Real-time data logging sub development

The three key mechanical components of the RT-DLS tool are the main body, the wired connection sleeve and the electronics housing. That housing contains the batteries, main and ancillary boards, and a memory board. The memory board allows users to utilize the tool as a memory-based logging tool in applications where WDP is not available.

The annular pressure sensor, internal pressure sensor, temperature sensor and strain gauges are located on the main body. Various sensors enable measurement of pressure (internal and external), loads (tension and compression), torque, vibration, RPM and temperature. 

The key challenge in developing the RT-DLS tool was to ensure that it was robust enough to meet the load, pressure and torque parameters, while also allowing for a sufficiently large inner diameter that would allow for passage of liner balls and darts. An 8-in. outer diameter allows the tool to be run inside 9 ⅝-in. casing to install 7×9 ⅝-in. liner hanger systems without limiting the operation with regard to tool dimensions and mechanical capability. 

The design of the mechanical body was optimized to withstand the load limits using finite element analysis. In the engineering calculation process, critical sections of the tool exposed during various loading scenarios were first identified. Finite element analysis was also performed on these sections to ensure that the maximum stresses in the tool were below the yield strength of the tool during various loading scenarios. Further simulations were carried out to characterize the pressure drop across the tool during a dynamic flowing scenario. These simulations showed that, at higher flow rates, small changes in fluid densities will result in more pronounced changes in the pressure drop.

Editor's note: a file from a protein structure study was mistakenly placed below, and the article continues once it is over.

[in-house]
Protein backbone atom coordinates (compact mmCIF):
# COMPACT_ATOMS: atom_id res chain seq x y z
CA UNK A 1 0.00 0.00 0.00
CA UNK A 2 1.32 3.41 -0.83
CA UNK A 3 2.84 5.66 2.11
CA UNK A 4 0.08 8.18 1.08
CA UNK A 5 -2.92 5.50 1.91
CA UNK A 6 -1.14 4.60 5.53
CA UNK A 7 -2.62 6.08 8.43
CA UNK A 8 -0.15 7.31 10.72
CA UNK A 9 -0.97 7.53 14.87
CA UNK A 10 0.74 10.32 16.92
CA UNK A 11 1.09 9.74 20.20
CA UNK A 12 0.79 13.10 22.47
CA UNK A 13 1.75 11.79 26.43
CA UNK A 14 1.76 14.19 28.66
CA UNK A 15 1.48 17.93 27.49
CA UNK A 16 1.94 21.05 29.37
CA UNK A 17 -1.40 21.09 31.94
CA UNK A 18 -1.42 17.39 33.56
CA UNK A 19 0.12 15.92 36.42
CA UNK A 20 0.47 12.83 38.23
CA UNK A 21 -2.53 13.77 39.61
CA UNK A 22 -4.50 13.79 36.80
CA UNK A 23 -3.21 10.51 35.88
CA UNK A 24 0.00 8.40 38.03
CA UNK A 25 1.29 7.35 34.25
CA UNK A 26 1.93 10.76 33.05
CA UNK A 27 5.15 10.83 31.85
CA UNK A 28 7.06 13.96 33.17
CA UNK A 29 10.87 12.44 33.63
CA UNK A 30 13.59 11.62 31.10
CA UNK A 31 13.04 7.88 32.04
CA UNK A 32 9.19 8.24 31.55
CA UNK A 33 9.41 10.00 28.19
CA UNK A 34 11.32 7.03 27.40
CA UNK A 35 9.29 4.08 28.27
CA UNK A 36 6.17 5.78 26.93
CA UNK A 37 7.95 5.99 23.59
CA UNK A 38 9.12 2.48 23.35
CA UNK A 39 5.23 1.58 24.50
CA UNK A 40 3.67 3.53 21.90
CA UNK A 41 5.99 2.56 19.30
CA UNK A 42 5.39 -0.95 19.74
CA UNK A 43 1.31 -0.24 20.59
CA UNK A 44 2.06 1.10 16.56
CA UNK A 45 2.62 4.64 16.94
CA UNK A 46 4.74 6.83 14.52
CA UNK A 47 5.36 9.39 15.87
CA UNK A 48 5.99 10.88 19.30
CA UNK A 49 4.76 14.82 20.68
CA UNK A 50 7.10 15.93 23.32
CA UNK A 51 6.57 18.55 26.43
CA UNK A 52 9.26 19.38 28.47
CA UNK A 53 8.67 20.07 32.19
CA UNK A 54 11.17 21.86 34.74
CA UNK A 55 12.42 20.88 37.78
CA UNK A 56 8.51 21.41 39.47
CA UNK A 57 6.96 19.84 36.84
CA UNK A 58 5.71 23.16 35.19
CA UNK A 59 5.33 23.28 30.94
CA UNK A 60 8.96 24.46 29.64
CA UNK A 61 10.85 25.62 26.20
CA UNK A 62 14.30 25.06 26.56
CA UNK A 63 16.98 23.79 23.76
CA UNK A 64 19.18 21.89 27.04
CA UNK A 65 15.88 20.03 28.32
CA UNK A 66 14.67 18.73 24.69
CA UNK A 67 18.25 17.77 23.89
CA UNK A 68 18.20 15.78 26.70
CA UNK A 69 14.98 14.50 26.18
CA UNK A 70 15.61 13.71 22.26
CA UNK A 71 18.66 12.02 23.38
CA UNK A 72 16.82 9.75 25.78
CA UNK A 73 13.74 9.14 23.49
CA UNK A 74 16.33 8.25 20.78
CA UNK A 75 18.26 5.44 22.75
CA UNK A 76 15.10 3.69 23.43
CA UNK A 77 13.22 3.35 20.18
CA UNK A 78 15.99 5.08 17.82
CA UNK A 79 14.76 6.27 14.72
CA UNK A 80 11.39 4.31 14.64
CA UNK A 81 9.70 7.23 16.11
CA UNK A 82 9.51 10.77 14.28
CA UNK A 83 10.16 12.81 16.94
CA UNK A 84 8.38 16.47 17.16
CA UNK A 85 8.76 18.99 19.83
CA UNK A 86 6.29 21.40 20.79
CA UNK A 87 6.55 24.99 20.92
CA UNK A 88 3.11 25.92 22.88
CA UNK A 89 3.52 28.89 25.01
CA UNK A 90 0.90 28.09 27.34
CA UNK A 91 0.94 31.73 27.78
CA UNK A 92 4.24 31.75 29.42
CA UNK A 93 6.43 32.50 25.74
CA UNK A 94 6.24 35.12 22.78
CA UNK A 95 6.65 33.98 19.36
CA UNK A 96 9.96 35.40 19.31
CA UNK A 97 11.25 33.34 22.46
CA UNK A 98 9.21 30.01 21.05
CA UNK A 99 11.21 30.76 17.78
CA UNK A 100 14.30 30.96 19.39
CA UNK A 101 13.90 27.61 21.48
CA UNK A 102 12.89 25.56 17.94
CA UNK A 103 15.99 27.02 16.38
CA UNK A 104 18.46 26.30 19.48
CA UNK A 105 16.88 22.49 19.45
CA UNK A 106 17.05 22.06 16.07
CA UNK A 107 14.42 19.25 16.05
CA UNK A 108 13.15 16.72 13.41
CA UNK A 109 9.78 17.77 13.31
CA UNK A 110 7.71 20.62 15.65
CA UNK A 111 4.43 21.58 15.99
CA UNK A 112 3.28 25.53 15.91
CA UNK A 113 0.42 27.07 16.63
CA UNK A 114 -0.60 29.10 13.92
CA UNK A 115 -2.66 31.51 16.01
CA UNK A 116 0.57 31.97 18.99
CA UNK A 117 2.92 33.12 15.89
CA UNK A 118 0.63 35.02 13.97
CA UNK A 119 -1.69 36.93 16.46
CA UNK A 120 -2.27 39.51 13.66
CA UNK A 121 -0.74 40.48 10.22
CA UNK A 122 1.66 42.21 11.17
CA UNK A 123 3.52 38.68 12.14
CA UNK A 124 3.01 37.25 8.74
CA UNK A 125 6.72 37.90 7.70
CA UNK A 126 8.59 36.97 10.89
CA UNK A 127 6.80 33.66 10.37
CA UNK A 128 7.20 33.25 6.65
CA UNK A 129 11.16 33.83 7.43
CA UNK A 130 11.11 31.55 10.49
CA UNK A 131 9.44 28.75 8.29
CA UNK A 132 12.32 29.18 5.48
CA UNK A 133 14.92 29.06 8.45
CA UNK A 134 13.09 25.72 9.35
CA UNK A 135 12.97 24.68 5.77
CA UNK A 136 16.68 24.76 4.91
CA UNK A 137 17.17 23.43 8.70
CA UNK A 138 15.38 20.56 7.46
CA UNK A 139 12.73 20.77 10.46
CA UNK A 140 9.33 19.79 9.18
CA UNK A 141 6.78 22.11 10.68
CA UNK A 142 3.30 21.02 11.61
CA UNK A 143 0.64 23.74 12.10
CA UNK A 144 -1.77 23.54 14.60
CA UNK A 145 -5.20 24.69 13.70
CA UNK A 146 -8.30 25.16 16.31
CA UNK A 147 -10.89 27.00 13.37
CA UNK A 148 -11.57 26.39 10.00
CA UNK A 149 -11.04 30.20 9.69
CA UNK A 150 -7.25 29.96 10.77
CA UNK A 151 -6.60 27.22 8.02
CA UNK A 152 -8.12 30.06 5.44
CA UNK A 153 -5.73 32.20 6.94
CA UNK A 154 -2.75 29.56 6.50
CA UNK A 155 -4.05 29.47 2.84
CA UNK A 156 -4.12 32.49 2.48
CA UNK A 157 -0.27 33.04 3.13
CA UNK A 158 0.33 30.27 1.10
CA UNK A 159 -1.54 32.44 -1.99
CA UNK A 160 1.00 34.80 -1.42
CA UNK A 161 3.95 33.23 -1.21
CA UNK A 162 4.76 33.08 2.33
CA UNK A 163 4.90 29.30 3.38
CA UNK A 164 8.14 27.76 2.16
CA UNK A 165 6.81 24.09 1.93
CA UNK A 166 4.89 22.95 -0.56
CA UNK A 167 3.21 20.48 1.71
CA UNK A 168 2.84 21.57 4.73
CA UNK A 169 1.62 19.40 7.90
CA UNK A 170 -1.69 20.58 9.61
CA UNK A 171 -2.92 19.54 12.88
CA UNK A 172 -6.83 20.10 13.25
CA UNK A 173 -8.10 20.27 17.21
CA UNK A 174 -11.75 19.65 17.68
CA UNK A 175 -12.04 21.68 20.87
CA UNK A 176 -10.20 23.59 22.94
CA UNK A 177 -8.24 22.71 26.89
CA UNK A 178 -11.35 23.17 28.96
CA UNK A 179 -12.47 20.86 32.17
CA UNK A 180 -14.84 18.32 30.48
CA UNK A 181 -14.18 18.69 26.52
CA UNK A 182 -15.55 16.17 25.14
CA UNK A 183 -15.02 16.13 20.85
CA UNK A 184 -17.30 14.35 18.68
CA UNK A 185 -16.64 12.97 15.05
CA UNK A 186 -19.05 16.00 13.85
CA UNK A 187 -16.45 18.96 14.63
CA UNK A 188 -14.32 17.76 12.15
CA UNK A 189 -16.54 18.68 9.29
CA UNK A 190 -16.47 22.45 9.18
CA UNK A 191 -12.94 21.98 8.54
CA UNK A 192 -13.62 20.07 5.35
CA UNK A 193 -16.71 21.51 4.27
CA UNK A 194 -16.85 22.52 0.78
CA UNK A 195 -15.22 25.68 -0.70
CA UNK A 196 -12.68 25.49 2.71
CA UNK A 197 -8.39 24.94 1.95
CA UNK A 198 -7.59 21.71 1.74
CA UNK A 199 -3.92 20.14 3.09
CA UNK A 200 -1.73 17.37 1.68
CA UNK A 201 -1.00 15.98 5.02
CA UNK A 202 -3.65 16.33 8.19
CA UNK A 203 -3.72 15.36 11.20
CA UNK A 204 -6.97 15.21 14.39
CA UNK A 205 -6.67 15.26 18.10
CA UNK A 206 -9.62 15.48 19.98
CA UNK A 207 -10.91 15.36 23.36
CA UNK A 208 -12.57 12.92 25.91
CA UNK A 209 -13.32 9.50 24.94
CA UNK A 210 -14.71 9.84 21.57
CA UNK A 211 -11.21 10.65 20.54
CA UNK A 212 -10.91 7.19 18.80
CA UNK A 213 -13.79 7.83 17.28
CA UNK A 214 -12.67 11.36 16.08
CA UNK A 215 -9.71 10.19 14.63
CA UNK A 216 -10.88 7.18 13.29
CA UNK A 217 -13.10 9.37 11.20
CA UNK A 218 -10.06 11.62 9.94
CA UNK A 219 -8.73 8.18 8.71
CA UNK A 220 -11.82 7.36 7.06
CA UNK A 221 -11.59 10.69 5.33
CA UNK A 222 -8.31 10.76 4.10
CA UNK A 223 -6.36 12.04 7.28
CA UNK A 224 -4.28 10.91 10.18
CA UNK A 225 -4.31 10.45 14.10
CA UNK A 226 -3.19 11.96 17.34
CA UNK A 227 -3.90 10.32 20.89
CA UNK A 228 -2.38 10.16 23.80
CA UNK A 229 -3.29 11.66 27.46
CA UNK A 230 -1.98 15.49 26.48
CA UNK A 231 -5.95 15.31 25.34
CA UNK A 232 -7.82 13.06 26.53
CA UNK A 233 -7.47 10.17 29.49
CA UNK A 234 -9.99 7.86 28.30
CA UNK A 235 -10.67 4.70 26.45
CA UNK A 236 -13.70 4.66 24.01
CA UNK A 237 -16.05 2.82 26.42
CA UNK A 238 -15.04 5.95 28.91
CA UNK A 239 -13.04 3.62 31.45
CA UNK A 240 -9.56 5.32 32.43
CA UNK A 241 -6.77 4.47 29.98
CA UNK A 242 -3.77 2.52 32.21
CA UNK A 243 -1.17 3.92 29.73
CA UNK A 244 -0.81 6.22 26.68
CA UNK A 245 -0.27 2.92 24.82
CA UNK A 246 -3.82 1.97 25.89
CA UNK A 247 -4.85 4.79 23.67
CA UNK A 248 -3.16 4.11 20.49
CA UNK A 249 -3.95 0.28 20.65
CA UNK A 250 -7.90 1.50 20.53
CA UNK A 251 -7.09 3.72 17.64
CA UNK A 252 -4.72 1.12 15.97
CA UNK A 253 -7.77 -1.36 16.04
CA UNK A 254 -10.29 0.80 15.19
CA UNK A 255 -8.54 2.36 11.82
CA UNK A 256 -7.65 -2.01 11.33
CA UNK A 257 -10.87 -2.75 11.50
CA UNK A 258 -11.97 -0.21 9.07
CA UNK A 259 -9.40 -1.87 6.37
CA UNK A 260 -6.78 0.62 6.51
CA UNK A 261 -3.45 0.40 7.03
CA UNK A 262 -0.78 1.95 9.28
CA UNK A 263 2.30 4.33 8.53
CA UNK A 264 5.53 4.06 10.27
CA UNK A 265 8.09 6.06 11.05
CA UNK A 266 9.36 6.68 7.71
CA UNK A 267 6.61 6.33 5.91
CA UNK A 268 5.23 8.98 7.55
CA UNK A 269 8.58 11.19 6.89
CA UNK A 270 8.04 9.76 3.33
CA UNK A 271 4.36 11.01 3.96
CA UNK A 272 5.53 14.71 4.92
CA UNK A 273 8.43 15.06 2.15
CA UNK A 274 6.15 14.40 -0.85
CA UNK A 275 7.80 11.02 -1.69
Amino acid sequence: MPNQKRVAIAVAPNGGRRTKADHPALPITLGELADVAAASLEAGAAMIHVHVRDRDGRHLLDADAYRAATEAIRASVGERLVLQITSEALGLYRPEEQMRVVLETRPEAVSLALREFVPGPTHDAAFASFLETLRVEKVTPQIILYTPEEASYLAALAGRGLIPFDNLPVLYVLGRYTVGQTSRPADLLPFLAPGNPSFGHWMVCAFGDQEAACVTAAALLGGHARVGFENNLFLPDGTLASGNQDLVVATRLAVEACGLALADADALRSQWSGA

Upon completion of the engineering analysis of the design, prototypes of the tool were manufactured for full-scale lab testing. The successful validation of the tool was completed in April 2020. 

Real-time data logging sub applications

Having access to real-time data during liner or other completion deployments through the RT-DLS tool can provide significant value in field developments. In the initial wells during a campaign, live downhole data can be used to visualize challenges during each run and tell users how the decisions they make at the surface impact downhole tool behavior. The data and learning gathered from these initial wells will enable a steep learning curve that could benefit the later wells of a drilling campaign. 

Users will typically utilize the RT-DLS tool on field developments that have a WDP system set up on the rig. However, the tools will also be available on an as-needed basis when companies are running liners and other lower completion systems. This will facilitate the identification of operational issues and help users take remedial actions during these installations, as opposed to learning after the job from memory data. 

De-risking liner running operations

For instance, a typical challenge for operators is cementing the liners and lower completions with rotation on the drill string for optimal cement placement. Lower completion equipment can include rotations as part of the installation; several liner hanger system designs feature a running tool release mechanism that includes string rotation. The RT-DLS tool provides an actual number of string revolutions downhole. This and axial load are key parameters to understand, establish and confirm best practice procedures in these sequences. 

The live data provided from RT-DLS tool can serve as an early warning if cool fluids pumped influence the position of the liner running tools, which can potentially put the cementing operation at risk. 

Pressure is often used to manipulate and operate downhole tools used on liners in various ways. Operators are often reliant on surface pressure readings and the manipulation of rig pump rates to achieve the desired pressure to operate these tools, but other pressure variations occur downhole without the means of monitoring at surface. Closed-end displacement and piston effects from pipe movement, as well as varying fluids with differing specific gravities, result in pressure variations at depth and can negatively influence liner installations. Real-time data downhole is useful as a checkpoint and, in many situations, can be the main pressure reading used in liner installations.